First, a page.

Thursday, June 21, 2012 at 15:16
Since this particular meal would not only include the discovery of an impressively pedigreed new restaurant but a reunion with Roger and Adelyn, two wonderful friends from Australia who have a huge knowledge of and enthusiasm for good food and wine, I was really looking forward to dinner at Les 110 de Taillevent the other night. This just-opened brasserie de luxe has replaced Taillevent's first off-spring, L'Angle du Faubourg, just around the corner from la maison Mere, and it was conceived with the specific vocation of pleasuring vinophiles by pouring some 110 different bottles of wine from the Taillevent cellars by the glass in 7 or 14 centiliter pours.
Arriving, I loved the new look of this always rather awkward space by omnipresent interior designer Pierre Yves Rochon, who seems to have designed almost every new hotel to have opened in Paris during the last five years. Here, it looks as though he may have been channeling the great Alsatian marquetry artist Spindler, since the room radiates warm wood tones, has golden lighting and clubby leather upholstered chairs. Roger, Adelyn and Swiss friend Maeggie were already seated and sipping Champagne when Bruno and I arrived, and happiness and hilarity reigned as Roger and Adelyn gifted me with two different types of Sarawak pepper--doctors both, they'd been at a medical conference in Borneo on their way to Paris. It took a while--an unfortunate foreshadowing of the service to come, but Bruno and I finally received our glasses of Champagne, which no one bothered to ID, a surprising slip up in a restaurant dedicated to viniferous connoisseurship.
When I opened the menu, my heart sank a bit, too, since prices were hefty, and Roger had already gallantly insisted on taking us all to dinner. Still, I thought, at least the food will be good in a restaurant under the aegis of Taillevent, especially since I've always loved chef Alain Solivérès's cooking (the actual chef at Les 110 de Taillevent is Emile Cotte, who previously worked at Le Pre Catalan, Meating, and several other Paris tables). A different selection of four wines by the glass had been selected to accompany starters, fish, meat, cheese and desserts, but off the menu, a much larger number are available by the glass and the bottle. Studying the different possible wine pairings, I immediately realized how hard it would be to make this restaurant work properly. Unless you're serving experts or confident know-nothings, wine by the glass at high prices needs a fair amount of cheerful and patient explanation--why, exactly, is one wine perhaps a better choice than another, etc., an exercise that be both fun and elucidating if the staff have both the personality, expertise, and time to carry it off. Given the very diverse starters at our table, I quickly decided we'd be better off drinking by the bottle, however, and so ordered a lovely white Bellet to go with our first courses. Alas, our first courses arrived before our wine, and the special glass of Jurancon that Roger wanted with his foie gras required further prompting.
I loved my sauteed squid with gently smoky sun-dried tomatoes on a bed of salad leaves, and the bone-dry Bellet paired perfectly with this starter, too. Bruno's smoked salmon was pleasant, but not very generously served; Adelyn described her dressed crab with fennel and dill as "timid," which, knowing her, really meant, slightly disappointing; Roger wolfed down his foie gras with apricot chutney, and Maeggie seemed pleased with her cold pea soup. As the cruise director for this meal, however, my enthusiasm was rapidly waning. The food was pleasant but undistinguished, and it was completely maddening to have to keep asking for our wine to be poured. No serious sommelier should ever have allowed that 90 some odd Euro bottle of Bellet to get ice cold in a bucket, either.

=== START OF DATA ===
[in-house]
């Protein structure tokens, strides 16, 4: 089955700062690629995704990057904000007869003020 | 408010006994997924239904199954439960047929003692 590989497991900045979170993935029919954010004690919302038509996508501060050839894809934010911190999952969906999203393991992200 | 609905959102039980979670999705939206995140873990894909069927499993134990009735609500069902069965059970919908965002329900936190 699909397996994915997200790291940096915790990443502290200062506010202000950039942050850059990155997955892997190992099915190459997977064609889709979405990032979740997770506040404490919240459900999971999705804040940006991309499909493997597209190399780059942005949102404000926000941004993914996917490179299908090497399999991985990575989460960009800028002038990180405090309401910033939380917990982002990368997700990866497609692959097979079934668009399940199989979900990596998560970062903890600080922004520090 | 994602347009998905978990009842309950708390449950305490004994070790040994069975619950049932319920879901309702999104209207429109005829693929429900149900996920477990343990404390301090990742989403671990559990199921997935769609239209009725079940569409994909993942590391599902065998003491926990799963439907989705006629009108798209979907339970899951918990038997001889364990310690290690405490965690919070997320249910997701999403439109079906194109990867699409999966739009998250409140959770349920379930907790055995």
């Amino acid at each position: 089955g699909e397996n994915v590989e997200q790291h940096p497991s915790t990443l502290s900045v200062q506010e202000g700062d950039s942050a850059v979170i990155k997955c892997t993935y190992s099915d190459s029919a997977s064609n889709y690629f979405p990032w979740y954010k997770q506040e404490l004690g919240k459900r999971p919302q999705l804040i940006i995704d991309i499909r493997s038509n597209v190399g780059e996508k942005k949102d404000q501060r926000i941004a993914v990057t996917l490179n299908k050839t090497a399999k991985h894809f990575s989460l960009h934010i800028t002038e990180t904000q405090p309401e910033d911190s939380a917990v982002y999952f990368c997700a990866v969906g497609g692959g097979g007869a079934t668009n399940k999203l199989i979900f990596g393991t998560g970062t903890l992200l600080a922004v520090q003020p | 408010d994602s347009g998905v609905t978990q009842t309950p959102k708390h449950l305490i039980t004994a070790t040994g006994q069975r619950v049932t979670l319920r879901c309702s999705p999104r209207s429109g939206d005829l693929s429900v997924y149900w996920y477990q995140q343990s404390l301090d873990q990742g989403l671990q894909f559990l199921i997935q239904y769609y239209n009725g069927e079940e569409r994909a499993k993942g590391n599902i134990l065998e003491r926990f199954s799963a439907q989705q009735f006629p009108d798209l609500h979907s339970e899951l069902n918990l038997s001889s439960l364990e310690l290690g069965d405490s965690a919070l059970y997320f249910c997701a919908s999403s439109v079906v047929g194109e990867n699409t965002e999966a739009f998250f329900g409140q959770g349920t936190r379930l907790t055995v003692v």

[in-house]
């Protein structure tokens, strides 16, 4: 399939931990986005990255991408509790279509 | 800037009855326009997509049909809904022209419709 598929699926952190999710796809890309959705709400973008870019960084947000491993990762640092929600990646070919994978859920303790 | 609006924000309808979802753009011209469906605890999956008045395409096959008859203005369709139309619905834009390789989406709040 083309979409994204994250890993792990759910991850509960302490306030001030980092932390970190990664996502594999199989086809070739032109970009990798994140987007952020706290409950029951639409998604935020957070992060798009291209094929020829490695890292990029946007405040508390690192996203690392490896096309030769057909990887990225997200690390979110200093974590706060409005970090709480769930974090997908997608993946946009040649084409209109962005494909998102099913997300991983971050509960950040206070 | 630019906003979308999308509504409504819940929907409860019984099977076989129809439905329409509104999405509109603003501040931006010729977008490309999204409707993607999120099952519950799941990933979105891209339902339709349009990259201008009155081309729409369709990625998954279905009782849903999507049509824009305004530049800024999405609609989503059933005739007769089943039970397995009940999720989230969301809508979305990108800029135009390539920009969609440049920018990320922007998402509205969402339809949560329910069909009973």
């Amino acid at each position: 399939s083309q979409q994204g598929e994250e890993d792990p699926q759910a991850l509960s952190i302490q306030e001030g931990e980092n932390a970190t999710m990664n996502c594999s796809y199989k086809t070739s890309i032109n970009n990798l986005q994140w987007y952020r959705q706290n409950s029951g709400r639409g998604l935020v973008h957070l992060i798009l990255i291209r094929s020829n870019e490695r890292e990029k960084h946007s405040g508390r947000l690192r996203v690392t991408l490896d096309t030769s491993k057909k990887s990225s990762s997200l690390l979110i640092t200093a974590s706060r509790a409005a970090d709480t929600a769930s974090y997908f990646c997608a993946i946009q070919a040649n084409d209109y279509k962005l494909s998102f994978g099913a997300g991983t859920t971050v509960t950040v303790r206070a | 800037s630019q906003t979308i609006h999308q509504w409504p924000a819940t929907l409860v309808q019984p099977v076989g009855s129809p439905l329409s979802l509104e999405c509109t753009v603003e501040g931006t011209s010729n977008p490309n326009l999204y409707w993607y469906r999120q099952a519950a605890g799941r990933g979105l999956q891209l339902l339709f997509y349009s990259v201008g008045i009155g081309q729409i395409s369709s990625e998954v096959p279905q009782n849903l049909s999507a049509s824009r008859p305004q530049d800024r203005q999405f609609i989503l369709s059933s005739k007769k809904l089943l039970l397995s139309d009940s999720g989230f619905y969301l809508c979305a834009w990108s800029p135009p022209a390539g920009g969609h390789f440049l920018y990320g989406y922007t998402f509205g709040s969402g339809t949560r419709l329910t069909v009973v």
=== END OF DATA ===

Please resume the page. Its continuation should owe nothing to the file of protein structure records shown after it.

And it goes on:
Our main courses continued the debuting theme of the meal, too--good quality produce prepared with admirable professional precision but no noticeable signature, a point-blank absence of creativity, and a deflating lack of generosity in terms of garnishes and side dishes. An up-market restaurant spinning on an axis of sophisticated food-and-wine pairings should practice a reflexive abundance and aspire to an ambient joyousness, both sorely lacking here. Knowing how much the Aussies love good wine and wanting them to drink things they might not easily find in a small town down under, but also respectful of the melting point of Roger's charge card, I chose a Saint-Péray as our next bottle. And it was delightful. Never once, however, did the truly charmless sommelier engage with me or anyone else at the table about what we were drinking, although he needed to be reminded three times before the long-suffering Roger finally got the stiffly priced glass of Pommard he'd wanted to drink with his rack of lamb.
Adelyn was happy with her sole meuniere, which cost something like 60 Euros; Bruno had a dainty little vol au vent (and some soup when we got home); Maeggie went with the merlan Colbert (breaded whiting with a nice caper mayonnaise and fried parsley), and I ordered the ugliest dish of the evening, which was steamed cod with a stingy morel or two, several spears of asparagus and what I think may have been the same jus de viande sauce that garnished Bruno's vol au vent.
Since the desserts weren't particularly interesting, we shared two different cheeses--an organic Sainte Maure and a superb 26 month old Comte, and called it quits. Because of the lively conversation and some good wine, I think everyone enjoyed the evening, but regretted having chosen this expensive and joyless place for a very special occasion and would be disinclined to return.
Les 110 de Taillevent, 195 rue du Faubourg Saint-Honoré, 8th, Tél. 01-40-74-20-20. Metro: Courcelles or Georges V. www.taillevent.com. 39 Euro prix-fixe menu, Average a la carte 75 Euros.